People ask us: 'Why my hibiscus flowers change colors?'
One of the most fascinating, albeit frustrating, characteristics of hibiscus is the way the flower colors change. A few hibiscus produce the same colors at all times of year in every kind of weather. But the vast majority of hibiscus change their colors with changes in temperature, hours of daylight, and who-knows-how-many other variables! In this article we will explain at least some of the color changes that hibiscus go through. Hibiscus flower colors, like the colors of most flowers and fruits, are made up of three basic pigment groups: carotenoids and two types of flavanoids - anthocyanins and flavonols. While the study of flower pigmentation can be very complex (and confusing!), some fairly simple principles emerge that we can apply to growing our own hibiscus.
Carotenoids ~ The Yellow, Orange, Red Spectrum
Carotenoids - think carrots, pumpkins, corn, yellow squash. Beta-carotene, lycopene, zeaxanthin, and violaxanthin are examples of the carotenoid pigments, and yes, these are the same carotenes we take in our daily vitamins! This is one of the reasons why hibiscus are being studied for their human health benefits.
Carotenoids Hold their Color
Carotenoids are the most stable of the flower and fruit pigments. They are enclosed in their own little compartments, called "plastids," nestled inside the cytoplasm of individual plant cells, out of reach of many of the substances that a plant absorbs. Pesticides don't reach them, nor do most of the nutrients and toxins plants absorb from the soil or air. When damaging substances do manage to get to them, these carotenoids have a second line of defense in their anti-oxidant actions that protect the plant even further. So the carotenoid pigments last and last. Whatever color the flower opens with, it maintains that color until well after it folds back up. We see this in hibiscus. Our bright yellow and orange flowers tend to hold their color, even through the hottest summer days.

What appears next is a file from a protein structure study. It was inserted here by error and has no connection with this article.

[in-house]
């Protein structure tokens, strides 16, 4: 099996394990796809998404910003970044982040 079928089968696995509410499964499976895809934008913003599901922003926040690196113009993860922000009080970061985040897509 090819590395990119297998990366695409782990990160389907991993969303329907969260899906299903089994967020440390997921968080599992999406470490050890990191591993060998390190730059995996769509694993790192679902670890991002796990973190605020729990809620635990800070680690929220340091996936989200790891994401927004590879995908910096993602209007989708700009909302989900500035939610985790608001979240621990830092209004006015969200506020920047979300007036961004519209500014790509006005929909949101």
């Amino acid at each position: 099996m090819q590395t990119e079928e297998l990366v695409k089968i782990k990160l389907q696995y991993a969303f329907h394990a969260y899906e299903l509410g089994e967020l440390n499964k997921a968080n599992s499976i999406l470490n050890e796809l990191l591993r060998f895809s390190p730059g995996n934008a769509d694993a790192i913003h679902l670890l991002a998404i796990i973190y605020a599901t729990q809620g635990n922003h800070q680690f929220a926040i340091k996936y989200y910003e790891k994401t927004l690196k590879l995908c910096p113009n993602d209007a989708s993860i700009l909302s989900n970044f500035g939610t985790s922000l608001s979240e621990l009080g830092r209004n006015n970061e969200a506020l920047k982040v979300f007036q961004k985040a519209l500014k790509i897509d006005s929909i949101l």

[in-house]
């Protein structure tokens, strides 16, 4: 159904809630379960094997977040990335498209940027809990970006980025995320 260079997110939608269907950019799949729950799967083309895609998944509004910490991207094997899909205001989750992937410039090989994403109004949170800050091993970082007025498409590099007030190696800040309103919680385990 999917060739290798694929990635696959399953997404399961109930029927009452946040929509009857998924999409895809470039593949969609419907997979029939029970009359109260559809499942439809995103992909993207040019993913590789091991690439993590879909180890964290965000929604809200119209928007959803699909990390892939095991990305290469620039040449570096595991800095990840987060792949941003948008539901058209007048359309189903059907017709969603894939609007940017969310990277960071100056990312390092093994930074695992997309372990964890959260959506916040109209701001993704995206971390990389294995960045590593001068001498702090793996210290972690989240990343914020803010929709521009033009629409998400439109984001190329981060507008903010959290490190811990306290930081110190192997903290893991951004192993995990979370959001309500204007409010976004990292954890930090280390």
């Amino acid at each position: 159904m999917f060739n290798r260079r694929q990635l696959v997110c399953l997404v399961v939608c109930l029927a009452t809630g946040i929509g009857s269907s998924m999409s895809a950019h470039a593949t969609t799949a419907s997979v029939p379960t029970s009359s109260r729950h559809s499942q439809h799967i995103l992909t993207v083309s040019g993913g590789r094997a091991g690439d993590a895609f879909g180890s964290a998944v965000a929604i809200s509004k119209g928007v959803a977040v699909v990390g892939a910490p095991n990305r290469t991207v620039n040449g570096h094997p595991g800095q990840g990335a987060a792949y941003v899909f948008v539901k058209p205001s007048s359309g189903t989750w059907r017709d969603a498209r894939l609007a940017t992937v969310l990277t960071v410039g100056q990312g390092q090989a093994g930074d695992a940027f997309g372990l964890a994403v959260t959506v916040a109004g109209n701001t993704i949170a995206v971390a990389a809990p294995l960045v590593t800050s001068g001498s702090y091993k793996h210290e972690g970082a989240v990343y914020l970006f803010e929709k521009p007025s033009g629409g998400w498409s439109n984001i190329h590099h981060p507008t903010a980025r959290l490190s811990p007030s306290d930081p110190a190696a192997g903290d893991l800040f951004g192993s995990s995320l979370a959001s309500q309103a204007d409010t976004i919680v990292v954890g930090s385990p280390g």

Hot Weather Increases Carotenoids
Anthocyanins: The Blue, Purple, Pink, Red, Black Spectrum
Anthocyanins are best known as the red pigment in fall leaves. We all know that fall leaves change color in response to weather conditions, and this is the hallmark of anthocyanin pigments. Anthocyanins are plentiful in hibiscus, giving the flowers their many showy bands of color, as well as their tendency to bloom with different colors depending on many different variables.
Anthocyanins are Unstable
Anthocyanins are a much different kind of pigment. They are much less stable than carotenoids. Anthocyanins aren't safely enclosed in plant cells. They are created in the roots, dissolved in the water that makes up plant sap, and move all the way up the plant to where the flowers develop. The least little change in the environment or health of the plant affects the sap, which means it also affects the anthocyanins. This is why blues and purples tend to be so changeable in hibiscus flowers - they are produced by the notoriously unstable anthocyanin pigments. A single anthocyanin pigment can be deep blue or deep red or anything in between, depending on many different variables. One variable we understand to some extent is pH. The levels of alkalinity and acidity in flowers change the color of anthocyanins from the blue ranges to the red ranges. Gardeners use this knowledge to change the colors of hydrangeas between pinks and blues by changing the soil pH. This means we should be able to predictably change the color of a hibiscus flower by changing the plant's pH then, right? Don't we wish! Many of us have tried this, but unfortunately, pH in hibiscus is dictated almost entirely by genes. Within a single flower, there will be pockets of pigment with different pH levels, creating different colors from the same anthocyanin pigment.
Anthocyanins Increase and Turn Red in Response to Cold